CRTV's Mark Levin: Democrats' opposition to nominee for CIA director over her history with to torture "is why we'll get hit again"
Video ››› ››› MEDIA MATTERS STAFF
Loading the player reg...
Loading the player reg...
Loading the player reg...
MSNBC political analyst Rick Tyler, formerly a presidential campaign spokesperson for Ted Cruz who was fired for promoting a fake story, is currently “helping” Chris McDaniel, a Mississippi Republican waging his second attempted primary challenge for a Senate seat. McDaniel has a record of associating with extremists, neo-Confederates, and radio hosts with anti-Semitic views.
The CBO says this bill would make another big bank bailout slightly more likely
Sixteen Senate Democrats and one independent senator joined Republicans to move forward with a bill that would weaken financial regulations and slightly increase the likelihood of a taxpayer bailout of large banks -- but you'd barely know it if you got your news from the evening cable and broadcast shows this week.
The Economic Growth, Regulatory Relief, and Consumer Protection Act was first introduced in the Senate in November and primarily sponsored by Sen. Mike Crapo (R-ID). As The Fiscal Times reported, “The bill raises the threshold at which banks are considered systemically important and thus subject to stricter capital requirements and Federal Reserve supervision, from $50 billion to $250 billion.” The Washington Post noted that while this won’t apply to the largest banks like Goldman Sachs, JP Morgan, and CitiGroup, which are worth far more than $250 billion, it will decrease regulation on some banks such as SunTrust Banks and Fifth Third Bank, both of which received government bailouts during the 2007-2008 financial crisis. According to The New York Times, “only a handful of the biggest banks would face the toughest oversight” if this bill becomes law.
A March 5 Congressional Budget Office (CBO) cost estimate of the bill explained that it would increase the risk of taxpayer bailouts of large banks by making bank failures and financial crises a little more likely:
CBO’s estimate of the bill’s budgetary effect is subject to considerable uncertainty, in part because it depends on the probability in any year that a systemically important financial institution (SIFI) will fail or that there will be a financial crisis. CBO estimates that the probability is small under current law and would be slightly greater under the legislation.
David Dayen explained more problems with this legislation in The Intercept:
Republicans and Democrats who pushed S.2155 through the Senate Banking Committee must have heard Citi’s call. (They changed the definition of a custodial bank in a subsequent version of the bill. It used to stipulate that only a bank with a high level of custodial assets would qualify, but now it defines a custodial bank as “any depository institution or holding company predominantly engaged in custody, safekeeping, and asset servicing activities.”) The change could allow virtually any big bank to take advantage of the new rule.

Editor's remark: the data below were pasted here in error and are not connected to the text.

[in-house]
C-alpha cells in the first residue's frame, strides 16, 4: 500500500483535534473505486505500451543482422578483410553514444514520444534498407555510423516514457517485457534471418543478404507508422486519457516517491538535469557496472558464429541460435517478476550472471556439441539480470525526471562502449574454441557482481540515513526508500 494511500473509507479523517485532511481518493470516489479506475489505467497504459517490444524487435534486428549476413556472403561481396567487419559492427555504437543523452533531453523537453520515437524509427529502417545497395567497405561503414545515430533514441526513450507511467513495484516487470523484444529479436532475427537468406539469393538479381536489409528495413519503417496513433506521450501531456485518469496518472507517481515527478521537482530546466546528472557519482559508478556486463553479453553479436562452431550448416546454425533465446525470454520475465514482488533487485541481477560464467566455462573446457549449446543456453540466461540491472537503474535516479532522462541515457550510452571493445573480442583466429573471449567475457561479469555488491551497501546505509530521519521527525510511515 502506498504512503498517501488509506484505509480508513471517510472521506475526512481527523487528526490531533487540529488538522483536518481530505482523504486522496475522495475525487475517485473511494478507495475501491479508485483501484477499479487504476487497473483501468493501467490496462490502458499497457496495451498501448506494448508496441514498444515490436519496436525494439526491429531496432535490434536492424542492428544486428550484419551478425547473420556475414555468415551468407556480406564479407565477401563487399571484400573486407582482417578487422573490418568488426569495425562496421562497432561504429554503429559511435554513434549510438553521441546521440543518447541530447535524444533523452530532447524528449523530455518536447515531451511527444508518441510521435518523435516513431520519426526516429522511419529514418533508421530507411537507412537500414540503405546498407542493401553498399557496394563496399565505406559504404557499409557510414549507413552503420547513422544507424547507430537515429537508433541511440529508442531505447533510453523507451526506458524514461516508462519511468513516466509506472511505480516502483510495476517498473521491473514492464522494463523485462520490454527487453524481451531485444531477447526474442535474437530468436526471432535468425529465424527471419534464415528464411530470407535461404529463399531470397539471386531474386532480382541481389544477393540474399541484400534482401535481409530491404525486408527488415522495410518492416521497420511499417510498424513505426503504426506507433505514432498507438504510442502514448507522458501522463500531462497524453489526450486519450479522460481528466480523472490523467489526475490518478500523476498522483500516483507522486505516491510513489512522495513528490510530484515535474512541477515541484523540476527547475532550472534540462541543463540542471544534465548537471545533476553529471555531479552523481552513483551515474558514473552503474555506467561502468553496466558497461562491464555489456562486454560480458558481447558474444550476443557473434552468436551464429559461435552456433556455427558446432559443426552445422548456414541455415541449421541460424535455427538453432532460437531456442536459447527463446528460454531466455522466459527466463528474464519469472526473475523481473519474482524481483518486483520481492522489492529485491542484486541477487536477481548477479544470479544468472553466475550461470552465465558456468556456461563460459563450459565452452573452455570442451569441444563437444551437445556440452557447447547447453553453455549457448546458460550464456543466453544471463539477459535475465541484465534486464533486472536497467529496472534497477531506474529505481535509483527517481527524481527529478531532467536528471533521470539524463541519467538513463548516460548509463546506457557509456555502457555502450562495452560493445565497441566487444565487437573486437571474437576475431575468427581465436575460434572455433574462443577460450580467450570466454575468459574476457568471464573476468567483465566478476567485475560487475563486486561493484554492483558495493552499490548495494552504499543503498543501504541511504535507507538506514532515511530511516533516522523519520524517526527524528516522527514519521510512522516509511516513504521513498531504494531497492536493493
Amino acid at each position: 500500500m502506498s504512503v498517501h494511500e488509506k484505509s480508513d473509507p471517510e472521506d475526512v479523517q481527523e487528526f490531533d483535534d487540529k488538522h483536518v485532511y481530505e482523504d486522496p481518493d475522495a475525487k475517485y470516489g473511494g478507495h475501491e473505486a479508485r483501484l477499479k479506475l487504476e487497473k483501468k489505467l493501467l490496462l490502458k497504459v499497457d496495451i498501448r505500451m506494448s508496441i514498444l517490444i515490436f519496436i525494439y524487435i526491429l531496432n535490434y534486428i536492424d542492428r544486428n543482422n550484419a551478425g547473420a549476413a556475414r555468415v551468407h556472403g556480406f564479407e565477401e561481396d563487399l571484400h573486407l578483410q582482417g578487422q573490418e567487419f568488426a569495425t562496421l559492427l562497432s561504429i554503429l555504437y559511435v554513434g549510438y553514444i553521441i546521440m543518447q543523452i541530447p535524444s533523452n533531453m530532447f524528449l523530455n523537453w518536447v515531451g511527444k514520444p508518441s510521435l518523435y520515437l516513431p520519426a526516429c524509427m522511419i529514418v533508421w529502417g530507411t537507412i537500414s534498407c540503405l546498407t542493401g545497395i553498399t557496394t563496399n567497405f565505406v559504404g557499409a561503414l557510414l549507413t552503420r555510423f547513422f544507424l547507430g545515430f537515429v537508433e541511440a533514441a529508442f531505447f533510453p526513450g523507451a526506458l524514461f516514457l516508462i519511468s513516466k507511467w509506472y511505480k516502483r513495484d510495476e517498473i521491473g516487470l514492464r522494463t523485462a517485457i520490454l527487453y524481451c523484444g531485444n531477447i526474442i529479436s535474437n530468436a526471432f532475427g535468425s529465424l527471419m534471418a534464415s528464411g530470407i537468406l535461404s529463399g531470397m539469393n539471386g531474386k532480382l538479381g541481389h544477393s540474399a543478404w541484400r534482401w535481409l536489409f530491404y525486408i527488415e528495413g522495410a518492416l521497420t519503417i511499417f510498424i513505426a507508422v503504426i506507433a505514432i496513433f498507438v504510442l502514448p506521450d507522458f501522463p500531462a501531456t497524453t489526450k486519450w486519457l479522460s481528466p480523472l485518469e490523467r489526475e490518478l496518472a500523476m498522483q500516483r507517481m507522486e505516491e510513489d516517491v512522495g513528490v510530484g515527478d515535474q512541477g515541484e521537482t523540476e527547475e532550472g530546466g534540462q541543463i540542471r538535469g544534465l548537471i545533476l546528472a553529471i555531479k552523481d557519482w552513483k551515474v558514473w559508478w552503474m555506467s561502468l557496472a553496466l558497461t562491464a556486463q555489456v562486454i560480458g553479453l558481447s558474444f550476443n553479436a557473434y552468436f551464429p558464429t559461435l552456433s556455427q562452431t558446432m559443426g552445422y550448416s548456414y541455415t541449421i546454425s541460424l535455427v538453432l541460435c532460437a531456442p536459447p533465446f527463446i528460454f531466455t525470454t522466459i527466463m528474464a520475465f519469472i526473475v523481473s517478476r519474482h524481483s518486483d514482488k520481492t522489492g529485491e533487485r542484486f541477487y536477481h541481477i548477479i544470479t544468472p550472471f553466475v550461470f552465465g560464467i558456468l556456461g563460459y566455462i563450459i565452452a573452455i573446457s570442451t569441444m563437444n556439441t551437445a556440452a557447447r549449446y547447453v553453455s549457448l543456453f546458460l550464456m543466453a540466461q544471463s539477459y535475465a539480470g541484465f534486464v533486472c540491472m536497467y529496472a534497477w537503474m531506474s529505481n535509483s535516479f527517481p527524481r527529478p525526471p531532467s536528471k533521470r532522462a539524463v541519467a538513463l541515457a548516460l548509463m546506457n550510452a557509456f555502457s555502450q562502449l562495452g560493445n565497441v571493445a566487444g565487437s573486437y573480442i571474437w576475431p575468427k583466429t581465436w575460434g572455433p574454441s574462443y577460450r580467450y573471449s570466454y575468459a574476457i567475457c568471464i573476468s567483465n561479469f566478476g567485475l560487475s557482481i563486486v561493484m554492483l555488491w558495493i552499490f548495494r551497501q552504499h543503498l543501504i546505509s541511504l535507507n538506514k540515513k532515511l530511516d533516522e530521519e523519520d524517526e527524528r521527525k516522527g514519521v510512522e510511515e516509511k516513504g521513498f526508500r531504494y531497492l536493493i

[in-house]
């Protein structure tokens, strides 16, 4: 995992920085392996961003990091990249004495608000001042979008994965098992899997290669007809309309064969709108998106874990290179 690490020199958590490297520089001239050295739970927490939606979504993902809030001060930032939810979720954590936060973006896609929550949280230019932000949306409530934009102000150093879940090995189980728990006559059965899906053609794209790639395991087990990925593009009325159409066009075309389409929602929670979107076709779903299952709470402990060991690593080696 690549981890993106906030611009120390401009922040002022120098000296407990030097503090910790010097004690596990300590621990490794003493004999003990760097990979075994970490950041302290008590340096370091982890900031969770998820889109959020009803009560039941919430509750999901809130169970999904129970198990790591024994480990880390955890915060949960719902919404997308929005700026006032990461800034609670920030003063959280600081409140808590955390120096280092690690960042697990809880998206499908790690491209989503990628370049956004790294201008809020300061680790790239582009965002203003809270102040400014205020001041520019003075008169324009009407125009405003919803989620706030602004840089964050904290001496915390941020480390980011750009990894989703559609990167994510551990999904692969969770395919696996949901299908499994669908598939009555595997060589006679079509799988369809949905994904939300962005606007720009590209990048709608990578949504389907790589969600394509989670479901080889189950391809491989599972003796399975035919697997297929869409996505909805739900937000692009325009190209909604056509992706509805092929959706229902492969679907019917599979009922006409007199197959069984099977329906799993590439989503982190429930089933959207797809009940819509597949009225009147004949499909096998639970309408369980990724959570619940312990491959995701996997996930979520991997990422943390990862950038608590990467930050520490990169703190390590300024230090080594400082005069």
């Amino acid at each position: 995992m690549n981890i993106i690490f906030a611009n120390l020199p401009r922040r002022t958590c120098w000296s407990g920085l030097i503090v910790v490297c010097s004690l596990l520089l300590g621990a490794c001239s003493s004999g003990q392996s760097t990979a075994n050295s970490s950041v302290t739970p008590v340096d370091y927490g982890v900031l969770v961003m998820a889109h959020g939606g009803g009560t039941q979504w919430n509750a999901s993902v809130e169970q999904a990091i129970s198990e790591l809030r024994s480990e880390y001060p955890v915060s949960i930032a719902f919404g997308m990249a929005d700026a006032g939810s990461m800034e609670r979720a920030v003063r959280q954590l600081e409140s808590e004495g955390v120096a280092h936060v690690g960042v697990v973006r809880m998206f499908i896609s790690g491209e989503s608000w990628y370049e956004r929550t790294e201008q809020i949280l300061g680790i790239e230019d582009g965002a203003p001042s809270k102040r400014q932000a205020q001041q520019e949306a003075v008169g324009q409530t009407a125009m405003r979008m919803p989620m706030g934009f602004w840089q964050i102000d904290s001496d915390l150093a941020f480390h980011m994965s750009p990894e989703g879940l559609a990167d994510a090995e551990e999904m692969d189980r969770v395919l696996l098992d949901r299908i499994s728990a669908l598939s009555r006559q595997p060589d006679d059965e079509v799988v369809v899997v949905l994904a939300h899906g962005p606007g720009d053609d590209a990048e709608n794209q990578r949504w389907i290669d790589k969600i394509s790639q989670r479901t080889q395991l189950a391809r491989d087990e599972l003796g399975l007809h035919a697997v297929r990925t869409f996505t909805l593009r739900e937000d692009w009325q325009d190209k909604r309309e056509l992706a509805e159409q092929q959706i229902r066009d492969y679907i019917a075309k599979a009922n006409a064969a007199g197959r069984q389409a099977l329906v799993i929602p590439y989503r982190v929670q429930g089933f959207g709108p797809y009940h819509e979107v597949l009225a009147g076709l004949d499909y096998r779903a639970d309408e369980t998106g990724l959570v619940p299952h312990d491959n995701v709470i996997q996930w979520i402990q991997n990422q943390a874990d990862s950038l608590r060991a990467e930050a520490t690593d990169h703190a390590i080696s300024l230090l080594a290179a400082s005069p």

Multiple bank lobbyists told The Intercept that Citi has been pressing lawmakers to loosen the language even further, ensuring that they can take advantage of reduced leverage and ramp up risk. “Citi is making a very aggressive effort,” said one bank lobbyist who asked not to be named because he’s working on the bill. “It’s a game changer and that’s why they’re pushing hard.” A Citigroup spokesperson declined to comment.
Aside from the gifts to Citigroup and other big banks, the bill undermines fair lending rules that work to counter racial discrimination and rolls back regulation and oversight on large regional banks that aren’t big enough to be global names, but have enough cash to get a stadium named after themselves. In the name of mild relief for community banks, these institutions — which have been christened “stadium banks” by congressional staff opposing the legislation — are punching a gaping hole through Wall Street reform. Twenty-five of the 38 biggest domestic banks in the country, and globally significant foreign banks that have engaged in rampant misconduct, would get freed from enhanced supervision. There are even goodies for dominant financial services firms, such as Promontory and a division of Warren Buffett’s conglomerate Berkshire Hathaway. The bill goes so far as to punish buyers of mobile homes, among the most vulnerable people in the country, whose oft-stated economic anxiety drives so much of the discourse in American politics (just not when there might be something to do about it).